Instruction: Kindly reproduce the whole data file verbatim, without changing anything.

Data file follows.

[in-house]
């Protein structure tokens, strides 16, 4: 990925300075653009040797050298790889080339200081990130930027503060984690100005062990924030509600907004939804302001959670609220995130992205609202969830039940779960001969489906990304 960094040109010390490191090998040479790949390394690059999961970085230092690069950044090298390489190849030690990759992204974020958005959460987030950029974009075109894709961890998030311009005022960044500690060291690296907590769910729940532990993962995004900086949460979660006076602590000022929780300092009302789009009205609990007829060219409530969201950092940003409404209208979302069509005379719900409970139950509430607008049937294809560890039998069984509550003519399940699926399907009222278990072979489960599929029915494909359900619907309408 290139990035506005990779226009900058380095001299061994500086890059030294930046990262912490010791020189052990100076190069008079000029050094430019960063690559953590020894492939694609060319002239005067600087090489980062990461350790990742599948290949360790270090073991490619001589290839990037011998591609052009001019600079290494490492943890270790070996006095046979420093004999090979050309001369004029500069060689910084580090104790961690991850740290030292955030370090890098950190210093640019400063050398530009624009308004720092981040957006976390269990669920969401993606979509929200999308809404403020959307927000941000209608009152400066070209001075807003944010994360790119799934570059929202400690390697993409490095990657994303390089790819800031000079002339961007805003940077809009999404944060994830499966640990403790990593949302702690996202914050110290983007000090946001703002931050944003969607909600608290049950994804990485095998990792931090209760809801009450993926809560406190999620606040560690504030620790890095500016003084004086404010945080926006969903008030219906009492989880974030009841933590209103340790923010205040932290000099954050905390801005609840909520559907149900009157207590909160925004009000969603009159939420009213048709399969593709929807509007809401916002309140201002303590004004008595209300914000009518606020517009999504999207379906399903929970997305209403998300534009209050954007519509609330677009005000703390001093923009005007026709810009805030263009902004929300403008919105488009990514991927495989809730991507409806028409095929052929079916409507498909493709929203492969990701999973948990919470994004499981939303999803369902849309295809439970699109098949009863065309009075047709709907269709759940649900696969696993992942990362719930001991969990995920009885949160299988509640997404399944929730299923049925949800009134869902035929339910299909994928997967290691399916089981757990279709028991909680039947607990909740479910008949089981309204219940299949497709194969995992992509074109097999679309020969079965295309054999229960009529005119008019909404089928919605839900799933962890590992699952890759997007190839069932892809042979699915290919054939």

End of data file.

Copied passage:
[in-house]
């Protein structure tokens, strides 16, 4: 990925300075653009040797050298790889080339200081990130930027503060984690100005062990924030509600907004939804302001959670609220995130992205609202969830039940779960001969489906990304 960094040109010390490191090998040479790949390394690059999961970085230092690069950044090298390489190849030690990759992204974020958005959460987030950029974009075109894709961890998030311009005022960044500690060291690296907590769910729940532990993962995004900086949460979660006076602590000022929780300092009302789009009205609990007829060219409530969201950092940003409404209208979302069509005379719900409970139950509430607008049937294809560890039998069984509550003519399940699926399907009222278990072979489960599929029915494909359900619907309408 290139990035506005990779226009900058380095001299061994500086890059030294930046990262912490010791020189052990100076190069008079000029050094430019960063690559953590020894492939694609060319002239005067600087090489980062990461350790990742599948290949360790270090073991490619001589290839990037011998591609052009001019600079290494490492943890270790070996006095046979420093004999090979050309001369004029500069060689910084580090104790961690991850740290030292955030370090890098950190210093640019400063050398530009624009308004720092981040957006976390269990669920969401993606979509929200999308809404403020959307927000941000209608009152400066070209001075807003944010994360790119799934570059929202400690390697993409490095990657994303390089790819800031000079002339961007805003940077809009999404944060994830499966640990403790990593949302702690996202914050110290983007000090946001703002931050944003969607909600608290049950994804990485095998990792931090209760809801009450993926809560406190999620606040560690504030620790890095500016003084004086404010945080926006969903008030219906009492989880974030009841933590209103340790923010205040932290000099954050905390801005609840909520559907149900009157207590909160925004009000969603009159939420009213048709399969593709929807509007809401916002309140201002303590004004008595209300914000009518606020517009999504999207379906399903929970997305209403998300534009209050954007519509609330677009005000703390001093923009005007026709810009805030263009902004929300403008919105488009990514991927495989809730991507409806028409095929052929079916409507498909493709929203492969990701999973948990919470994004499981939303999803369902849309295809439970699109098949009863065309009075047709709907269709759940649900696969696993992942990362719930001991969990995920009885949160299988509640997404399944929730299923049925949800009134869902035929339910299909994928997967290691399916089981757990279709028991909680039947607990909740479910008949089981309204219940299949497709194969995992992509074109097999679309020969079965295309054999229960009529005119008019909404089928919605839900799933962890590992699952890759997007190839069932892809042979699915290919054939």